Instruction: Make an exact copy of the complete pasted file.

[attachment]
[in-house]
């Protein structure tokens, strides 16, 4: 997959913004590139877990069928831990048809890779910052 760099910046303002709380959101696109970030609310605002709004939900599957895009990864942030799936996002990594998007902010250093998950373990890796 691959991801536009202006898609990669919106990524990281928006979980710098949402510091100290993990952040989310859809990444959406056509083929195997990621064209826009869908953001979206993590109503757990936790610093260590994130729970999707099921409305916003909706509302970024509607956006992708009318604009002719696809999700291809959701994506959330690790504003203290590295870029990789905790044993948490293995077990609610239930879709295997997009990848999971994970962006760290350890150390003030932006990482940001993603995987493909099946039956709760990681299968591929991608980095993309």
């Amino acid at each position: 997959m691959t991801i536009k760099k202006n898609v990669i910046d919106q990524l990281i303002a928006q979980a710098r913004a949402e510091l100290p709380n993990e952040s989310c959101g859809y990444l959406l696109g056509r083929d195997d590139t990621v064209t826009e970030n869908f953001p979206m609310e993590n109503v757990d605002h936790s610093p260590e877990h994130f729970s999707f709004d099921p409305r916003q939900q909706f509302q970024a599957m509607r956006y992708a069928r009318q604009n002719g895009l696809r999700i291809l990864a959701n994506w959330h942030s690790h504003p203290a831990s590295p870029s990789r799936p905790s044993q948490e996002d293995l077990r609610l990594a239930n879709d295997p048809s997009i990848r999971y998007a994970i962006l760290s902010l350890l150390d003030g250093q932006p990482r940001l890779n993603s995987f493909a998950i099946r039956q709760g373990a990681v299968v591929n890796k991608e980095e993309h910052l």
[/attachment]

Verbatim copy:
[in-house]
């Protein structure tokens, strides 16, 4: 997959913004590139877990069928831990048809890779910052 760099910046303002709380959101696109970030609310605002709004939900599957895009990864942030799936996002990594998007902010250093998950373990890796 691959991801536009202006898609990669919106990524990281928006979980710098949402510091100290993990952040989310859809990444959406056509083929195997990621064209826009869908953001979206993590109503757990936790610093260590994130729970999707099921409305916003909706509302970024509607956006992708009318604009002719696809999700291809959701994506959330690790504003203290590295870029990789905790044993948490293995077990609610239930879709295997997009990848999971994970962006760290350890150390003030932006990482940001993603995987493909099946039956709760990681299968591929991608980095993309």
């Amino acid at each position: 997959m691959t991801i536009k760099k202006n898609v990669i910046d919106q990524l990281i303002a928006q979980a710098r913004a949402e510091l100290p709380n993990e952040s989310c959101g859809y990444l959406l696109g056509r083929d195997d590139t990621v064209t826009e970030n869908f953001p979206m609310e993590n109503v757990d605002h936790s610093p260590e877990h994130f729970s999707f709004d099921p409305r916003q939900q909706f509302q970024a599957m509607r956006y992708a069928r009318q604009n002719g895009l696809r999700i291809l990864a959701n994506w959330h942030s690790h504003p203290a831990s590295p870029s990789r799936p905790s044993q948490e996002d293995l077990r609610l990594a239930n879709d295997p048809s997009i990848r999971y998007a994970i962006l760290s902010l350890l150390d003030g250093q932006p990482r940001l890779n993603s995987f493909a998950i099946r039956q709760g373990a990681v299968v591929n890796k991608e980095e993309h910052l």